Some Initial Social Media Benchmark Insights
Spredfast got some nice coverage from the folks at Mashable last Thursday in a roundup of “5 Superior Social Management Tools”. Meghan Peters specifically called out Spredfast’s focus on social media analytics and benchmarks. Right on. This is definitely one of our big focus areas.
How am I doing? How do I compare? Every one of our customers asks us this. We ask ourselves this question. So we decided to start benchmarking. Here is how we do it. We start, of course, by tracking every bit of activity, enagagement and reach across thousands of customer initiatives running on all the big social networks. We can categorize that data on two dimensions – industry and initiative objective. For industry, customers self-select from 33 different categories. For objective, customers self-select from among 11 different categories ranging from Brand Awareness to Service and Support. Then we do some math. And then we give you access to the benchmarks within your analytics in Spredfast.
Here are some initial thoughts from our benchmarking work:
- One of the first benchmarks we started tracking is Engagament to Activity ratio, where activity is defined as communications created and published into social channels like Facebook and Twitter and engagement is defined as interaction with that content, such as clicks, comments, retweets, etc. This Benchmark Ratio across all industries and objectives is 66 engagements per activity.
- In general, clicks are the most predominant form of engagement taken by people reading the content. In all but 4 industries, the benchmarks for Engagement to Activity and Clicks to Activity Links are nearly the same, meaning that virtually all of the engagement received is a click-through.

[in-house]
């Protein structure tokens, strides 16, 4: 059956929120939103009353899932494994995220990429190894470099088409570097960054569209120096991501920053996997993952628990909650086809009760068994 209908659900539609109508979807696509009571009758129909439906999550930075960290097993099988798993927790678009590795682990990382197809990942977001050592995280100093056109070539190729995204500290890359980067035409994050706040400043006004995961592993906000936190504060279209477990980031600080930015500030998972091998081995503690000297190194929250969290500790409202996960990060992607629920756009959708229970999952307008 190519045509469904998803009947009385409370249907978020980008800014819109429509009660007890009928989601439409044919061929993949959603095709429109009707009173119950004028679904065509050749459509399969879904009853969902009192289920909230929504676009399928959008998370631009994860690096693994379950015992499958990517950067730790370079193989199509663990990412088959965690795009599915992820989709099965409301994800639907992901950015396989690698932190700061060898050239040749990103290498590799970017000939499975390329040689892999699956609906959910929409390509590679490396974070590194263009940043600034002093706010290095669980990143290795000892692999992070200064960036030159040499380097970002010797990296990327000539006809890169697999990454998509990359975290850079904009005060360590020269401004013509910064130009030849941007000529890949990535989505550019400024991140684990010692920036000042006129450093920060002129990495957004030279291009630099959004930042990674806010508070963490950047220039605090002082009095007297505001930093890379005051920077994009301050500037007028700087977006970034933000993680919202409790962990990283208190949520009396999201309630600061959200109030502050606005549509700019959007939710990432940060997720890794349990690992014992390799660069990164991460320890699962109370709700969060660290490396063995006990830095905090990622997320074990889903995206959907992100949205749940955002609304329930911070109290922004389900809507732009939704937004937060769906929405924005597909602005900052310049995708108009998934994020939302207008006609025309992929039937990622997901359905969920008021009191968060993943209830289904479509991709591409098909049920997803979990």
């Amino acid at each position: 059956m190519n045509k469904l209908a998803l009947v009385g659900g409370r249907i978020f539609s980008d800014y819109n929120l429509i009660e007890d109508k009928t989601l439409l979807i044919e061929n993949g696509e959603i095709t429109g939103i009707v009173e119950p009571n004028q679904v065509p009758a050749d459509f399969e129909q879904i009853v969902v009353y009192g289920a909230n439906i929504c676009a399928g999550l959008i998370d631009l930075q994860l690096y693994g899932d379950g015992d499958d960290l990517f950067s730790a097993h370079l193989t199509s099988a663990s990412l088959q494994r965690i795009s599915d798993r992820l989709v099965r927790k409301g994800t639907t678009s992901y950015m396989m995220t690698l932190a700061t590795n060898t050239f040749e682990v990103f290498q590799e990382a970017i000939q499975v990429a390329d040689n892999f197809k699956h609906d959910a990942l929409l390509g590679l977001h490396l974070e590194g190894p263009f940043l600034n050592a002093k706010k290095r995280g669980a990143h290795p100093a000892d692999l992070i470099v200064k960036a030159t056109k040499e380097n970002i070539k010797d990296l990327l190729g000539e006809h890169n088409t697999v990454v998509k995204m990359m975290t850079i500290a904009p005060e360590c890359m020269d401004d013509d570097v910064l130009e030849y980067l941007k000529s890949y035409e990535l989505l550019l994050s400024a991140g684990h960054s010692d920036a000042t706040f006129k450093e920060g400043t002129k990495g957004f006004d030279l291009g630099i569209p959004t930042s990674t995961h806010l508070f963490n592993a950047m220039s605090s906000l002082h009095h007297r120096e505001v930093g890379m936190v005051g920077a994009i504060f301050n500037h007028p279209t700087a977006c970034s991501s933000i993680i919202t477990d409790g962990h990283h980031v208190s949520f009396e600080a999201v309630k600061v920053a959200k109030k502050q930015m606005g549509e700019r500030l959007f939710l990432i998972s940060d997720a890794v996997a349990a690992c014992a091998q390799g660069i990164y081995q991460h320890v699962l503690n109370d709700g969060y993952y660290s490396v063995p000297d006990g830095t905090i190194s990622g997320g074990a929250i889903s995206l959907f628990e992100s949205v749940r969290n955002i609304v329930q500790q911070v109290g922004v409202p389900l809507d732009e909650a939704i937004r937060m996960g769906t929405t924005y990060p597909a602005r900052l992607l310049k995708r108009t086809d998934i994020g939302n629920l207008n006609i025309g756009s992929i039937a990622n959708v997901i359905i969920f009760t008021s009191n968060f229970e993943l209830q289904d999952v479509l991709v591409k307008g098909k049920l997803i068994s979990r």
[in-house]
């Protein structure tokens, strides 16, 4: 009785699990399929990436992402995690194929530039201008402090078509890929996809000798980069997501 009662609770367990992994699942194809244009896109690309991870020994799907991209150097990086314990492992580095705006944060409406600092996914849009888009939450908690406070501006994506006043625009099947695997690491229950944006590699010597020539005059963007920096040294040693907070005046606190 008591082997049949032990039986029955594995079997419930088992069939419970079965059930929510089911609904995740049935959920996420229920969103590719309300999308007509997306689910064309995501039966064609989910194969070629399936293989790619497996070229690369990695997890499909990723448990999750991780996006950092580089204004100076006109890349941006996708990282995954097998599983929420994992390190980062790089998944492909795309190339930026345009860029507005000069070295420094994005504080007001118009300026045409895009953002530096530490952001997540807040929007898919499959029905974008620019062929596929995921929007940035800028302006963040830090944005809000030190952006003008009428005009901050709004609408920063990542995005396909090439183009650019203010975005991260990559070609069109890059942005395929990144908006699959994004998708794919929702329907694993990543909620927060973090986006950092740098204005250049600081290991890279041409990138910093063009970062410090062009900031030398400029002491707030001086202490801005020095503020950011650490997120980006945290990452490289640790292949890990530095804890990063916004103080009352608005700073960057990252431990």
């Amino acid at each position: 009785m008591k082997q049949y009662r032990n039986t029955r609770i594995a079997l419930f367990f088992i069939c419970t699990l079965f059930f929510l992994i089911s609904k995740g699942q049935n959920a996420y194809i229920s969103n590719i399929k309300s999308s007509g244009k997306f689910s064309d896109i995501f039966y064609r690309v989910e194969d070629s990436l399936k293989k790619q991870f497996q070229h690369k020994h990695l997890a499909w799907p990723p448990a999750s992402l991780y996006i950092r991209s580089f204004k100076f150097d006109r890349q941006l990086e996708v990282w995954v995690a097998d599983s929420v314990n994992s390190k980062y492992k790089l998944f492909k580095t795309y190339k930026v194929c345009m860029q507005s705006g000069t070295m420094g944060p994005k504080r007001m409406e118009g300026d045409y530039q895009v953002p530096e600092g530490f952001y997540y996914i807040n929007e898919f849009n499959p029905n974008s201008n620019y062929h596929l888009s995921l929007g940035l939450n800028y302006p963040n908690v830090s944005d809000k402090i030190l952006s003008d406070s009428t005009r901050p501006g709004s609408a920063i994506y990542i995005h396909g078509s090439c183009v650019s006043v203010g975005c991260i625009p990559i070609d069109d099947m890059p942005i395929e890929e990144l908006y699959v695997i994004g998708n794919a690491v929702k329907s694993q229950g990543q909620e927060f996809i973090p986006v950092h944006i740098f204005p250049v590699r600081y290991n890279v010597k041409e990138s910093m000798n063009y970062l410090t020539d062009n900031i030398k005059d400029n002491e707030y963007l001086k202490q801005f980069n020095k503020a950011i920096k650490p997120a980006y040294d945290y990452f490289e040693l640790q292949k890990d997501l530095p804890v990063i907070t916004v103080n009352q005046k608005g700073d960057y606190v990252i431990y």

- The 4 exceptions are the Entertainment, Political Candidate, Publishing and Travel Agency industries, which experience a significant amount of other engagement, comprised of interactions like comments, replies, retweets and the like. These industries tend to run initiatives oriented toward awareness building versus customer support.
- Awareness building initiatives are more likely to drive engagement because the content is designed to solicit response. Customer support initiatives, by design, have shorter conversations where the social support rep is addressing the issue with one response or taking the conversation offline. However, there are plenty of other industries that are running Awareness oriented initiatives that seem to be driving clicks over comments.
In the coming weeks, we will be cracking open more of our benchmarking data – we realize this is just scratching the surface. If there are specific areas where you want benchmarks or if you have some explanations, please leave us some comments.
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